Programmes of English Language and Literature in our region date back to the late 1920s and early 1930s, when they were first introduced in Iraq and Egypt under the British “mandate.” Since then, they have acquired a lot of popularity, always attracting some of the best students throughout the Arab World. The ELL programme is particularly successful because it combines the language, linguistic, and literary elements which aid students in learning English effectively and developing the necessary critical, analytical, and cultural skills.

In addition to all of this, the ELL programme derives its importance at AOU from the obvious link to one of AOU’s strategic objectives (among others, of course): “Instil in its students the spirit of upholding Arab-Islamic social and ethical values and an appreciation of other human cultures and heritages.” As can be seen from such an objective, “an appreciation of other human cultures and heritages” is a fundamental premise at AOU. This is why ELL was one of the first four programmes of study to be launched in 2002. The willingness and desire to engage with foreign languages, cultures, and sciences is deeply rooted in the Arab-Islamic civilization and, indeed, history tells us that the Muslim Caliphs rewarded scholars who translated books from other languages into Arabic with gold equivalent to the weight of the translated work. Today, as we embark on a globalized, multicultural world, knowledge of global cultures becomes a necessity. This very principle was underscored in the Strategyfor the Development of Arab Education -- the monumental work prepared by Arab League Educational, Cultural and Scientific Organization [ALECSO] published in 1979 – which proclaimed:

The Arab nation cannot afford to be isolated from the international community and from contemporary culture. Contrary to this, it has made throughout its history contacts with other peoples and cultures and should continue to do so in order to know the world at large and to assimilate the scientific and technological revolution… and take an active role in attaining international peace that is based on justice, right and equality.

It should be stressed in this context that we live in a diverse, multicultural world where, in addition to the many similarities we share as human beings, there are differences among cultures. These differences should be respected and appreciated, as much as we respect and appreciate our own.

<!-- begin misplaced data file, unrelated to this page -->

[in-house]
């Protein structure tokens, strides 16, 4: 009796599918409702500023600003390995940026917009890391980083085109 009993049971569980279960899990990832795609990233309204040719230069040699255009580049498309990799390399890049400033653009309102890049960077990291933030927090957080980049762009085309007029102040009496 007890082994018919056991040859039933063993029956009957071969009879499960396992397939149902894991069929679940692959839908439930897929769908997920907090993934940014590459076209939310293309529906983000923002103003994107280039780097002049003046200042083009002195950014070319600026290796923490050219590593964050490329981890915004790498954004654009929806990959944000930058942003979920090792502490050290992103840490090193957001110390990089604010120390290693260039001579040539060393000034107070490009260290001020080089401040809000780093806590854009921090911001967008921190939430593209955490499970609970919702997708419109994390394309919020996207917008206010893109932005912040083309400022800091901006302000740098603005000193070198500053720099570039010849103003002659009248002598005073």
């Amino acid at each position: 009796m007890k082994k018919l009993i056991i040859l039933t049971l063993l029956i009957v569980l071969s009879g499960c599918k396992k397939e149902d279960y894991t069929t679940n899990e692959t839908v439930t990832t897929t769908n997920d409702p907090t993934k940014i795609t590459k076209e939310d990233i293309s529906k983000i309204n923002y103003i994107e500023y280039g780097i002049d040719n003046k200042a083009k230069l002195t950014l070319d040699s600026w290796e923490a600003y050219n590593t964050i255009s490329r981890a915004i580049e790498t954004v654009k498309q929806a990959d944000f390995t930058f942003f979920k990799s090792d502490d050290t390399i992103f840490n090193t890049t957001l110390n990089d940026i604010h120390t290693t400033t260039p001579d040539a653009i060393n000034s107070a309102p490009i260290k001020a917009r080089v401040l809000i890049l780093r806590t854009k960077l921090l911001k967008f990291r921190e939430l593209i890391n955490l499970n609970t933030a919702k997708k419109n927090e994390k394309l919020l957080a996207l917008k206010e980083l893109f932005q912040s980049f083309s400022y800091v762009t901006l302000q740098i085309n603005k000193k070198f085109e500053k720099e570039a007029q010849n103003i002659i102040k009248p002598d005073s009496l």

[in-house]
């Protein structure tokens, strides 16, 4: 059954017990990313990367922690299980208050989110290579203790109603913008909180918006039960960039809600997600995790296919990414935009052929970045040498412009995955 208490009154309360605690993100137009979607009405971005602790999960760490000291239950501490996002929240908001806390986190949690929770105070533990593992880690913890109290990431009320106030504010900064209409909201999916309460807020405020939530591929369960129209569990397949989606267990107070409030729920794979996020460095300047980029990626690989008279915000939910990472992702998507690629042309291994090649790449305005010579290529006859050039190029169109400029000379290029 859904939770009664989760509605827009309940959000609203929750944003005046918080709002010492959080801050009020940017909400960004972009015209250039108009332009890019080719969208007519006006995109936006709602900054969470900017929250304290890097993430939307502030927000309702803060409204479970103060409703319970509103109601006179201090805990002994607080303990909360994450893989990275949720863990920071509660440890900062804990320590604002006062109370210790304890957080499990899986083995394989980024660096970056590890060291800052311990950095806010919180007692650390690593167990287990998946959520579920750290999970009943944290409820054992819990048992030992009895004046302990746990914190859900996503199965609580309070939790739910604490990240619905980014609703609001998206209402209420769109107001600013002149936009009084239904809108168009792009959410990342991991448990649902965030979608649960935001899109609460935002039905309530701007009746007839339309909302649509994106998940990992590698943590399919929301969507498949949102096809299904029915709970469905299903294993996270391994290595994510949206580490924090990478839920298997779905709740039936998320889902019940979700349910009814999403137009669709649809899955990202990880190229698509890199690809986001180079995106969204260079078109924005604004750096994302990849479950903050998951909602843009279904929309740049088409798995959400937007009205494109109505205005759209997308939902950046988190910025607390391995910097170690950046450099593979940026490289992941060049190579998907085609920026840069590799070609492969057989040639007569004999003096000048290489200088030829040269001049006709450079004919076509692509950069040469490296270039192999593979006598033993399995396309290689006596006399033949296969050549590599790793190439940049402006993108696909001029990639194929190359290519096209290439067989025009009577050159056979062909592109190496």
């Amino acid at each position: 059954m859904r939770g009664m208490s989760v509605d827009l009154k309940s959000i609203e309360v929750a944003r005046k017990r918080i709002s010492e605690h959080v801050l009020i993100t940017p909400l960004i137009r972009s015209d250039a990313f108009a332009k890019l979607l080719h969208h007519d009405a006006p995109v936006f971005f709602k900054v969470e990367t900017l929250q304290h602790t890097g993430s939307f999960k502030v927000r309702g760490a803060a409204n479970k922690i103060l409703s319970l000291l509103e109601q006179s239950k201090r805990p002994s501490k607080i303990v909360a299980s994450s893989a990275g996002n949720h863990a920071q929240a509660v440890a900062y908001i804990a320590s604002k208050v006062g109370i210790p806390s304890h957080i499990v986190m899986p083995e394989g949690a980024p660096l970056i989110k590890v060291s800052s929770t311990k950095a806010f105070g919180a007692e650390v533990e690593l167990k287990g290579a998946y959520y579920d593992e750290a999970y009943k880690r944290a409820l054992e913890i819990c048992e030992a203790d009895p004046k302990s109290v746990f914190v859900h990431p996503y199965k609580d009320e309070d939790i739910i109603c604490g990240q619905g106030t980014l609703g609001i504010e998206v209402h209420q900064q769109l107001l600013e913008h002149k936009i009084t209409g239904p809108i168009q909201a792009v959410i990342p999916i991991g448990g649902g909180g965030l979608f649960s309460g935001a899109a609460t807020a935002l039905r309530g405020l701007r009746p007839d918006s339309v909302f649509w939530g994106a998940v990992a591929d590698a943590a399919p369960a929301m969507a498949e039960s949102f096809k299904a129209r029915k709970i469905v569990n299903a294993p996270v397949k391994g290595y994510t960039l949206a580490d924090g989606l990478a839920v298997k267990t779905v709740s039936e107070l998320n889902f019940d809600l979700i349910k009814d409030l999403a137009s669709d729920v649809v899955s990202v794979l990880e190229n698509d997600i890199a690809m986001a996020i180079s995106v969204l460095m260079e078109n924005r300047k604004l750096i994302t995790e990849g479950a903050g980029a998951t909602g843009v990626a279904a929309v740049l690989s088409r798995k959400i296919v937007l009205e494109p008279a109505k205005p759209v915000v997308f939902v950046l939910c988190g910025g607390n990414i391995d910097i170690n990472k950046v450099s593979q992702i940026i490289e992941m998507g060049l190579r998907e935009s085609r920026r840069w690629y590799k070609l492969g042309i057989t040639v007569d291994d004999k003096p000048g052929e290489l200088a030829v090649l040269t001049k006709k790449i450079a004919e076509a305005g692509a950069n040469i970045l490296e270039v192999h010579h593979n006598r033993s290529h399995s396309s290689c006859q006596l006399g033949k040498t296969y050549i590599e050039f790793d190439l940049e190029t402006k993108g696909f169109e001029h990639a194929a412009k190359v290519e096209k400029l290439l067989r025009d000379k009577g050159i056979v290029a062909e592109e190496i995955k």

AOU underlines the importance of a degree in English, also, because:

A)    English is the global lingua franca, and thus a reasonable mastery of English is an essential requirement for productive international  communication and cooperation. Today, there are more than 450 million users of English as a native- or first-language and as many as 350 million users of English as a second language in countries as different as India or Nigeria. It has been estimated that about 80% of the various uses of English do not involve native-speakers at all, but involve two or more non-native speakers using the language as their lingua franca. It is furthermore predicted that, given current population trends, there will be 50% more speakers of English as a foreign language than native-speakers within a decade, making English even more vital to international communication than it is today.

 

B)    English is the language of science, technology, business, economy, aviation, industry, and tourism, as well as the language of great literatures, and thus a necessary tool for the economic, social, cultural and technological development of each and every Arab country.

 

C)    Specialists in English Language and Literature are generally prepared to advocate Arab and Islamic culture, modes of thinking, and ideals to the global community by employing the rhetoric appropriate to different nations in different parts of the world. Who is more equipped to contribute to this tremendous task and this type of dialogue than someone well-versed in the world’s “lingua franca”?

 

ELL potential careers

In addition to the prestige associated with the ELL programme (with some describing them, in terms of popularity, as the “medicine” of the humanities), it always guarantees its graduates almost instant and excellent employment opportunities. The graduates of these programmes are always proficient in language and communication skills, which are necessary in the workplace. In addition, students who enrol in an ELL programme always find the programme a horizon opener: in many ways it is the students’ window to the world. Besides the language and communication skills, the programme has always provided students enrolled in it with other important skills: critical, analytical, intellectual, aesthetic, and cultural skills – skills which further empower the graduates in both the workplace and society at large.

Our graduates have more opportunities in the marketplace and in society than before, for example:

  • In the media and press sector.
  • n businesses, international and local, which hire students with excellent language and oral presentation skills.
  • In translation.
  • In private schools and universities which are spreading every day and offer better pay, etc.